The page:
Bruno Riche backed up Zhu’s views, saying that EoM was established to study the question: “What should the right level of profit be for a company?” To answer this question, said Roche, we have to understand five basic principles underlying corporate activity. The first is that the purpose of business is no longer to maximize profit, but to develop profitable and scalable solutions to the problems that society is facing. When businesses take this first step in realigning their purpose, it becomes a source of strength and innovation, helping them to outperform companies that do not respond in the same way.

The second principle is that of ecosystem mapping and orchestration. The role of business is not to dominate the ecosystem, but to orchestrate it and treat it in such a way that companies mobilize capital to develop overall business performance. The third principle is to establish non-financial performance metrics, while the fourth is ensuring mutual profit by equipping businesses with a new accounting system that no longer focuses solely on corporate gain. Roche proposed the mutual calculation of profit levels to prevent predatory behaviour in a business ecosystem. The fifth principle is that of expanding leadership and developing reciprocal relationships. All of these principles, he said, help improve overall performance in businesses.


The argument he puts forward is that business needs to be re-established on the bedrock of practical positive applications rather than on the shifting sands of unfulfilled promises. “Whilst capitalism has been very useful to some extent to entrepreneurship, it needs to be fundamentally reformed in order to be useful and relevant for years to come.”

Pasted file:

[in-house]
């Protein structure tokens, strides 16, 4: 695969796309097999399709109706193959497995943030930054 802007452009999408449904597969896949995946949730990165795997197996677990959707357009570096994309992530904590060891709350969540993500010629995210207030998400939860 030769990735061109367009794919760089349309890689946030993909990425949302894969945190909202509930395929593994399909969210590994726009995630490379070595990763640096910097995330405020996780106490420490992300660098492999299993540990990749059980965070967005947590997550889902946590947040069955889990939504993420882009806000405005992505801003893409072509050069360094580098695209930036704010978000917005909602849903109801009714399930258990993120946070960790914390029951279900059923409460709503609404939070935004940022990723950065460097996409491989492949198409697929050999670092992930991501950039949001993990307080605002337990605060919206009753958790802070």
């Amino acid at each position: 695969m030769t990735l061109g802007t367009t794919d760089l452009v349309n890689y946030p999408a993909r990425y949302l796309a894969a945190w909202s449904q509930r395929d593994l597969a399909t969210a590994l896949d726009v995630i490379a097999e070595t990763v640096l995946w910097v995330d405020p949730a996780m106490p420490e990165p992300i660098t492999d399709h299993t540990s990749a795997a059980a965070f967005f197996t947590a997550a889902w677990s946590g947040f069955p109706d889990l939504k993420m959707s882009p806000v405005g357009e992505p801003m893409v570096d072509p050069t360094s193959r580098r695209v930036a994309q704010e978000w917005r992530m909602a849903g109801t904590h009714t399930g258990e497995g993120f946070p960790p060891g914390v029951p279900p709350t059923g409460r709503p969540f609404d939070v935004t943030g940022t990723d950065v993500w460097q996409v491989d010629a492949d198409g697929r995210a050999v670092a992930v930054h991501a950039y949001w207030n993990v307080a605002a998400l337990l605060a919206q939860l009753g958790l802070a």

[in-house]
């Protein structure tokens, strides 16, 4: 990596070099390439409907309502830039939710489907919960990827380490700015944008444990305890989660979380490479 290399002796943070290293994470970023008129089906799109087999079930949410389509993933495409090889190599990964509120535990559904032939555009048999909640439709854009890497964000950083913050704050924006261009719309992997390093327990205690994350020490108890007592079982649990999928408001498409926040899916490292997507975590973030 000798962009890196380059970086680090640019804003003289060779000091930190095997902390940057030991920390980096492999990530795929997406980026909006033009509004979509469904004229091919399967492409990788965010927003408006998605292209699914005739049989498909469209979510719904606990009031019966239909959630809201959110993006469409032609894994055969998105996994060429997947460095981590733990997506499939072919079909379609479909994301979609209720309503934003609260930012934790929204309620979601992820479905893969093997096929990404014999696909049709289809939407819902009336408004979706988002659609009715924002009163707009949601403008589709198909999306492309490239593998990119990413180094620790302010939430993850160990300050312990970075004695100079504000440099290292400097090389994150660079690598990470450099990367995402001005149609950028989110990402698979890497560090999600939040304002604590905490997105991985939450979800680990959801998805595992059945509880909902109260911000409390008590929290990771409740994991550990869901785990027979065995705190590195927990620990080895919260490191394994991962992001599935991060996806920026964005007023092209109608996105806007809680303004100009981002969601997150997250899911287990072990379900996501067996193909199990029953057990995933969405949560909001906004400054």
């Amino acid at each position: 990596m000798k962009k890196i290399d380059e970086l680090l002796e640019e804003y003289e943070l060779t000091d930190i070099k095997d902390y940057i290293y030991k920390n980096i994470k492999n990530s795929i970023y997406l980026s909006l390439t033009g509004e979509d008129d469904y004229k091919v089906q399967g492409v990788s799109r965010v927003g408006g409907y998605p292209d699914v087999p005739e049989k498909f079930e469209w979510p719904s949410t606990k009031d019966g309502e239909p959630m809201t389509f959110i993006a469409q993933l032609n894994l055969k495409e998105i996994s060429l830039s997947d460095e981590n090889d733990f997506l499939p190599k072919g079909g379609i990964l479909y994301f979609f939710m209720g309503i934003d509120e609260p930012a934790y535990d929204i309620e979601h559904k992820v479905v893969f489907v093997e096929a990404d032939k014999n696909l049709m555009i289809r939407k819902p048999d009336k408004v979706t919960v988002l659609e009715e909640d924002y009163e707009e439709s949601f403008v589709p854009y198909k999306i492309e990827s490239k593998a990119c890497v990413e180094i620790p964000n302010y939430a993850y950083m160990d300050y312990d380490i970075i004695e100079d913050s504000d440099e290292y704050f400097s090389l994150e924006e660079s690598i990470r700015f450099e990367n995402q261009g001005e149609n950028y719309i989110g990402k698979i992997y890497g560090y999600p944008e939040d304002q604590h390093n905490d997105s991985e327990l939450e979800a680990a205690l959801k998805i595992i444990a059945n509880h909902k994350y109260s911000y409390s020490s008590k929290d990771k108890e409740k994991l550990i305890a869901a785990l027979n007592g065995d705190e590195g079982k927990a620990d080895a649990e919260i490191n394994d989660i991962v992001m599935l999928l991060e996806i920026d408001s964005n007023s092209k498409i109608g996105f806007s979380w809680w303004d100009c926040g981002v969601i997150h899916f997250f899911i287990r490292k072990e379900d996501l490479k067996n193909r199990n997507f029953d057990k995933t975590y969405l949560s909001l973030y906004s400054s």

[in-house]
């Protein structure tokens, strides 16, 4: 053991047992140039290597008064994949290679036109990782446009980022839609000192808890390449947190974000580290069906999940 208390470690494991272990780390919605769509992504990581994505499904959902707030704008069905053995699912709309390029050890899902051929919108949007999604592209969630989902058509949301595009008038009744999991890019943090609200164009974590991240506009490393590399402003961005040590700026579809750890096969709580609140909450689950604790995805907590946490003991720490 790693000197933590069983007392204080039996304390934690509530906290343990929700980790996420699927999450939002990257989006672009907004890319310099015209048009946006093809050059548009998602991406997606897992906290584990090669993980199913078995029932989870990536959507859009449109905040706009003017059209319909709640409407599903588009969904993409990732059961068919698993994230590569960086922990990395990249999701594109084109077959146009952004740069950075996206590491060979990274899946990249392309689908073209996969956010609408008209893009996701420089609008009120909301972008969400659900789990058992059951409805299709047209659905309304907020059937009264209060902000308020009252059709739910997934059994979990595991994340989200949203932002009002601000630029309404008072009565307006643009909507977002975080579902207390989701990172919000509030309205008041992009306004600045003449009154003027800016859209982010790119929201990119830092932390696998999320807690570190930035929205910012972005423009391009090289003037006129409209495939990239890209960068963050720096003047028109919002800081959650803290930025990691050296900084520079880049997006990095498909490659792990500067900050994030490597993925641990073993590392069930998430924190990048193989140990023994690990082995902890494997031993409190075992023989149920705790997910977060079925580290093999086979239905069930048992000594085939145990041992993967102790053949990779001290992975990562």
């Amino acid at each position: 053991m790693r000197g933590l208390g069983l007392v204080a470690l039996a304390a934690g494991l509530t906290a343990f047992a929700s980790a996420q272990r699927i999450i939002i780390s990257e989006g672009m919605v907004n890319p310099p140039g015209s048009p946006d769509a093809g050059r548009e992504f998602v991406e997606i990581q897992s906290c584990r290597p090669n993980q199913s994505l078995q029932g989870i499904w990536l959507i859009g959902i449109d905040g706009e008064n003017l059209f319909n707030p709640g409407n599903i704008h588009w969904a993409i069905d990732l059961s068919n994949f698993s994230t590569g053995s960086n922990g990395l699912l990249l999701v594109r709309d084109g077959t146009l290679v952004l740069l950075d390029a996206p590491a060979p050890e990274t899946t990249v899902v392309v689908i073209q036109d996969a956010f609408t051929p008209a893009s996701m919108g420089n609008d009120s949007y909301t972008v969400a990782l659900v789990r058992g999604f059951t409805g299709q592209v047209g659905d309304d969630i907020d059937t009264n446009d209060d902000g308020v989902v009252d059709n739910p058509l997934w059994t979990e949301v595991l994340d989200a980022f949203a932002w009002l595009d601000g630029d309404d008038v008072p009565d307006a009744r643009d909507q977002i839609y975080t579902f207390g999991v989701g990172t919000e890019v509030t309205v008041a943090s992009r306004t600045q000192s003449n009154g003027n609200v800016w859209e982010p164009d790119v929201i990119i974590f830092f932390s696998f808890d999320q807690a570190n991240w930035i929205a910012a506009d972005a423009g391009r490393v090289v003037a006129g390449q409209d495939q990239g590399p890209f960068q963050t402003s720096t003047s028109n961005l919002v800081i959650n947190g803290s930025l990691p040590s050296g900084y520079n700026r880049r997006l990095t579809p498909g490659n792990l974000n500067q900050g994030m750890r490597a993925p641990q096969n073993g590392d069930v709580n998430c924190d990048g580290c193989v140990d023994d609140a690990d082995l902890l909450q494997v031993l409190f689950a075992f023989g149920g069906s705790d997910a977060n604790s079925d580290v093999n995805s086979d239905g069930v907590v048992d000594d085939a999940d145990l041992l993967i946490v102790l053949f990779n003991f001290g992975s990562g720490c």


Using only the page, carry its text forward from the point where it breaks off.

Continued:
Moderated by CKGSB Assistant Dean Zhou Li, Zhu and Roche then discussed the notions of sustainable business and social innovation, stressing the key importance of mutuality.

Zhu said the key concept in her model is sustainability, while Roche pointed to the emphasis placed by the Economics of Mutuality movement and companies like Mars on balancing profit and social responsibility.

There is both an opportunity, said Roche, but also a duty for business leaders, investors, management schools and policy makers to reposition the corporation positively in ways that reflect the changing needs of society and the environment. “We are at a point where we can reshape business on the right bedrock and create a foundation with practical applications rather than a shifting sense of unfulfilled promises,” he said.

Business and entrepreneurship existed before the market economy—doing business and exchanging goods and services is what we do as human beings, regardless of culture, religion or country, said Roche. Capitalism in the form it has developed over recent decades has to some extent been useful to entrepreneurship, but it now has to be reformed fundamentally in order to remain useful and relevant in the years to come.

“We should take advantage of the COVID-19 crisis and not waste this opportunity to change,” said Roche. “One of the most acute definitions of leadership in my view are people who know how to make sense of the time and season.”